Since for any real value of $x$, the quantity $x^2$ is nonnegative, the polynomial $x^2$ returns only nonnegative values, and so is a nonnegative polynomial. On the other hand, $x^21$ is not nonnegative as $0^21=1<0$. The polynomial $x^3$ returns negative values when $x$ is negative, so is not nonnegative, and $1,000,000x^2$, while nonnegative on most standard domains on a graphing calculator, is negative for any value $x>1000$ (or $x<1000$). Finally, a linear function $mx+b$ always has positive and negative values, unless $m=0$. So the only nonnegative linear function are those with $m=0$ and $b \geq 0$, i.e., the nonnegative constant polynomials.

Suppose we set $h=g^2$. Then since a product of two polynomials is again a polynomial, $h$ is also a polynomial. Also, since the square of any real number is nonnegative, for any $x$ we have $h(x)=(g(x))^2\geq 0.$ This shows that $h$ is a nonnegative polynomial.
This makes it straightforward to find examples of nonnegative polynomials: we take any polynomial we want, e.g., $g(x)=x^3+x$, and square it to get the nonnegative polynomial $$x^6+2x^4+x^2.$$ This particular polynomial can also be seen to be nonnegative because its only terms are even powers of $x$. 
No. While squaring a polynomial makes all of its values nonnegative, its coefficients may or may not be negative. For example, if $g(x)=x1$, then its square, $x^22x+1$, is a nonnegative polynomial (by the previous part) with a negative coefficient of $x$. Many other examples exist as well.

No. If all of the coefficients were negative, then plugging in any positive value for $x$ would result in a negative value of the polynomial.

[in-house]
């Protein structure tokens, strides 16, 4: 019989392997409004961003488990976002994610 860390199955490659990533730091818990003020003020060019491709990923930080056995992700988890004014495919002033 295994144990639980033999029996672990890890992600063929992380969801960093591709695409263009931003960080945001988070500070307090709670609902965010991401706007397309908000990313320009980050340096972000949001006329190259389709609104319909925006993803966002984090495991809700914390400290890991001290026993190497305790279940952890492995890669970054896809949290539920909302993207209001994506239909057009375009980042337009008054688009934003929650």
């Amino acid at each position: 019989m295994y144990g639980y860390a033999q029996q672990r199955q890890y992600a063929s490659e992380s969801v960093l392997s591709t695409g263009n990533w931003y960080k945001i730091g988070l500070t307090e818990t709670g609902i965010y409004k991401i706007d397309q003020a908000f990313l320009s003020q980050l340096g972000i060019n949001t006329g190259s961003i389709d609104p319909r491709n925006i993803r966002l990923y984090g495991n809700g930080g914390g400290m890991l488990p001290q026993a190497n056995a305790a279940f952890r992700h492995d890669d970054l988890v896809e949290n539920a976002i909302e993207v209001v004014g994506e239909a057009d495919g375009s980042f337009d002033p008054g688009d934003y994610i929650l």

Finding an example requires some playing around with nonnegative polynomials and the process of squaring a polynomial. One simple example is given by $h(x)=x^2+1$ (or $h(x)=x^2+c$ for any $c>0$), which is noteworthy for having no real roots. This degree 2 polynomial could not be the square of a polynomial, since it would have to be the square of a degree 1 polynomial, and every degree one polynomial has a root (which would then also be a root of the quadratic).
As a more algebraic alternative, we could consider the coefficients of a linear polynomial $g(x)=mx+b$ whose square was $x^2+1$. Comparing coefficients,
$$x^2+1=(mx+b)^2=m^2x^2+2mbx+b^2.$$
For this to hold, we would need $m^2=1$, $b^2=1$, and $mb=0$, which is impossible since $mb = 0$ forces at least one of $m$ or $b$ to be 0.
NonNegative Polynomials
A nonnegative polynomial $f$ is a polynomial which never takes negative values, that is, $f(x) \geq 0$ for all real values of $x$.
 Decide which of the following polynomials are nonnegative: $$ x^2\qquad\qquad x^21 \qquad\qquad x^3\qquad \qquad 100000x^2\qquad \qquad mx+b$$
In the last part, consider various possibilities for $m$ and $b$.  Show that if $g$ is a polynomial, then $g^2$ is a nonnegative polynomial. Use this fact to generate some nonnegative polynomials.
 Are all of the coefficients of a nonnegative polynomial necessarily positive?
 Is there a nonnegative polynomial which has all negative coefficients?
 Find a nonnegative polynomial which is not the square of another polynomial.
Comments
Log in to commentelliot says:
7 monthsthis is a great task  is it really aligned to the standard: are you asking learners to add, subtract, or multiply polynomials? are they given the opportunity to explore the closure of polynomials under the rlementary operations? (no, no, maybe this belong somewhere else)
elliot says:
7 months*elementary